Sometimes when I see photos of me, the younger me, I think that was before I got the annoying tinnitus ear ringing issue! Anyhow, I look happy, don’t I? Who wouldn’t with a stash of plants like this – but they weren’t for me – they were for attendees of my container gardening workshops. Aren’t they beautiful plants? I used to pick up plants from Sunny Border in CT at that time. I haven’t been there in a long time, but years ago, it was a fav of mine. They used to have some cool tropical type plants but I am not sure if they do anymore. It is a massive wholesale grower.

Me at The Garden Barn in Vernon, CT

This is me, gosh, I think 10? years ago, really? Time flies. I worked there for two or three summers and this was me before I was about to do a presentation about perennial combinations for container gardens. If you haven’t been to The Garden Barn and Nursery in Vernon, CT, I highly suggest you visit them. They are a huge garden nursery and packed to the gills each season. I still go there from time to time, and always know I can find something I need. They are closed right now for a short time in the winter but are always packed with plants all year otherwise.

Outside of the Seaport World Trade Center in Boston, MA

Going to the Boston Flower and Garden Show was always a routine for me. My husband, Steve, would indulge me for a weekend in the Seaport World Trade Center area in Boston. We’d have Mexican food mid-day, go back to the flower show, and usually go out to dinner for Italian food. This area has changed a lot in regards to buildings, etc., and this year, they are not holding the flower show at the trade center, as it is undergoing renovations and they are looking for a new location. Many buildings around this area have been torn down and replaced with high rises and such. Remember the old run down Irish Bar, what the heck was it called? It is gone now. Anyhow, I just loved going with Steve. I am holding plants I could not resist buying at the show with pink tropical flowers – and guess what? I can not recall the name of them right now.

Presenting in my Garage

LOL! I look so serious, I can only imagine I was talking about big pots during a container gardening presentation in my garage.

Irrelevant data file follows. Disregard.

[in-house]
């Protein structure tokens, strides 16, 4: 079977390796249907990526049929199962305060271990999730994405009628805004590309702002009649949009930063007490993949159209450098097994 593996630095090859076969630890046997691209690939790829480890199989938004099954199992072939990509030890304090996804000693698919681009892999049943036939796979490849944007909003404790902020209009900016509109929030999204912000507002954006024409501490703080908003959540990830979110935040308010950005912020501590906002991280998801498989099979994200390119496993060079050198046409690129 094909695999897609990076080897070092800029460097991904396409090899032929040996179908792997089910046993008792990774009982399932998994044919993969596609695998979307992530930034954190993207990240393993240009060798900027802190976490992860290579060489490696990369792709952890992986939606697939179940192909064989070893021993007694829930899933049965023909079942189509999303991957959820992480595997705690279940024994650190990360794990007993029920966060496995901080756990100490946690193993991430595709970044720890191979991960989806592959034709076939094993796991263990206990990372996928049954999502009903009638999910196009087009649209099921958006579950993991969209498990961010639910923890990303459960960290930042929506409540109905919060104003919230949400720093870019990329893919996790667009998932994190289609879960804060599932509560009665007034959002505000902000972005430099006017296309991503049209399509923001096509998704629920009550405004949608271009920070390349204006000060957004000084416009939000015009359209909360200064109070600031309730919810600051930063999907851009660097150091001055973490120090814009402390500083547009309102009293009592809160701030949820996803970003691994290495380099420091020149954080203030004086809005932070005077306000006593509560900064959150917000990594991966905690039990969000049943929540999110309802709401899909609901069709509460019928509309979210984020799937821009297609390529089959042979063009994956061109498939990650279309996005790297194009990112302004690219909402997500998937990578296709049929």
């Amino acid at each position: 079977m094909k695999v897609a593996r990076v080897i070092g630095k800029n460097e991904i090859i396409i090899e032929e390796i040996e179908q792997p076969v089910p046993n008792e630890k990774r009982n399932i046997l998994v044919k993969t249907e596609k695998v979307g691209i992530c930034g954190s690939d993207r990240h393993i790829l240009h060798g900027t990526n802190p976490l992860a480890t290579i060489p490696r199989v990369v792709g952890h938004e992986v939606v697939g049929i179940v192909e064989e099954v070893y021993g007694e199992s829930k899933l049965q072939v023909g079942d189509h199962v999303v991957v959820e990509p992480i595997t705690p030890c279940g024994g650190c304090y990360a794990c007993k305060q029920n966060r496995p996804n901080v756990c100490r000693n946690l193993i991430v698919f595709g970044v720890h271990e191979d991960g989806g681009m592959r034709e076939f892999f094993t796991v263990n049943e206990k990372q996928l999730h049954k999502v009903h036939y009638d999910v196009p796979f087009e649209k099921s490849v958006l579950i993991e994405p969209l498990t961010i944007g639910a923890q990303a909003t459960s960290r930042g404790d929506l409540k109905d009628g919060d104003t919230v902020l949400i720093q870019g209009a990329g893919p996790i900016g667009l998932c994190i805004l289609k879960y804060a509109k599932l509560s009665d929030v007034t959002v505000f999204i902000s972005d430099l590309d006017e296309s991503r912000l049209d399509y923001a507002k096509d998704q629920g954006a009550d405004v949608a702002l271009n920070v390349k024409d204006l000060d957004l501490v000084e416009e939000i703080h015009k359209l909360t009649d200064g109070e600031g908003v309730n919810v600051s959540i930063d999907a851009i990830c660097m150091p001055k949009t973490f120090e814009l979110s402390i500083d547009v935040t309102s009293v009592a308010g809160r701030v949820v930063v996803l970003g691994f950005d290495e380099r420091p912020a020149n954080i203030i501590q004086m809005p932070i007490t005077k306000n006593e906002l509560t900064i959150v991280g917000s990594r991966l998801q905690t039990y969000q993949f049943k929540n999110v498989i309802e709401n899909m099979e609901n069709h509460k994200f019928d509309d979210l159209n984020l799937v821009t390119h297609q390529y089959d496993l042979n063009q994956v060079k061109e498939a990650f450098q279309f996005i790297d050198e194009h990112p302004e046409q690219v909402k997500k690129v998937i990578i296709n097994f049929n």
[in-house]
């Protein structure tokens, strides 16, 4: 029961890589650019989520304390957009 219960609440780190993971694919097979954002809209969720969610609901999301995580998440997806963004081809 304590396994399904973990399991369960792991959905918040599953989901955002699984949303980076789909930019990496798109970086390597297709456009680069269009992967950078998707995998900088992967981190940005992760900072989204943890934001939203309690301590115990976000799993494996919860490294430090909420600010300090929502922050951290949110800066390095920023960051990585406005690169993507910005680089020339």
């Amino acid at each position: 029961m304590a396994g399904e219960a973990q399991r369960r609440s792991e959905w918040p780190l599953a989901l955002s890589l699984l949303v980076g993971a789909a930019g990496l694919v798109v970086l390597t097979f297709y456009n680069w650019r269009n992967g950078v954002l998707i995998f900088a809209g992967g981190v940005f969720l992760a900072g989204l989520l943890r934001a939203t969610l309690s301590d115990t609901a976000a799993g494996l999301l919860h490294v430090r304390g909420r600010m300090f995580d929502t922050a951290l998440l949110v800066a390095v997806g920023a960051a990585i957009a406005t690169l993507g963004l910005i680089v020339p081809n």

Me holding a Floral Arrangement

I coordinated a floral arrangement class once with guest speakers, and they did a wonderful job for my group of attendees teaching floral arranging and everyone made a gorgeous bouquet. It was around Valentine’s Day too. I made one too. Here I am, a happy camper. I have to note “floral arranging” in vases is really not my forte. I don’t know why, but I find it a bit challenging. Whereas container gardening and other plant related creations are not difficult for me. Not sure why I can’t do floral arrangements with cut flowers. Plants attached to roots and soil are not a problem for me – maybe that is what it is, something about the stem positions? Who knows!

2021 Cathy Testa of Container Crazy CT

Finally, here is a recent one of me. I’m in my truck getting ready to head out to plant some plants at a container gardening site. This is those selfie types – you know all about those! I was happy to have a beautiful day to do some work and enjoy the sunshine, which I’m terribly missing right now during the winter. February is tough for me and why I got distracted with photos as I was organizing my office and office files.

Snowshoeing in New Hampshire

One of my winter hobbies is snowshoeing. I really do enjoy it and we went off on a trail for hours one day in Jackson Village, New Hampshire. Yes, that cooler has food for lunch. The beer was my husband’s. LOL. It started to snow heavily and we were covered in snow by the time we returned to our vehicle that day but it was lots of fun and the snow is so pretty. It is one way I keep myself distracted in winter – snowshoeing. The place we went to had many many trails, linked above, and I recommend it. There were lots of choices for trails. You could spend many hours there. They also have cross-country skiing there.

On a High Rise

I’m super happy to have a few high rise customers and do lots of planters and pots for them every season. In the foreground is a Mangave, on the right. Isn’t it spectacular?! I loved using it in a very tall planter one year in the summer there. I will write about this plant more. I have one that shot up a bloom stalk about 10 feet tall in my greenhouse which started in October and is still standing. More on that later. After working on a high rise for a few years now, I have learned a lot more about what works well. Sometimes I think I should write a mini-book about my experiences of working on high rise outdoor spaces. It is fun, unique, challenging, and rewarding.

Well, if you are not bored by now, I’m glad. I hope you enjoyed the me photos. It is a way for me to look back and seeing flower colors beats the dull and gray wet day outside right now.

Have a good weekend,

Cathy Testa
Container Gardener
Zone 6b, Connecticut
860-977-9473
containercathy at gmail.com
Dated: February 4, 2022

A Cottage Country Garden in Containers

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A mix of elegant pastel colored blooms and pops of bright vivid flower colors offers the feel of a cottage style country garden in several container garden planters.

Container Gardens by Cathy Testa of Container Crazy CT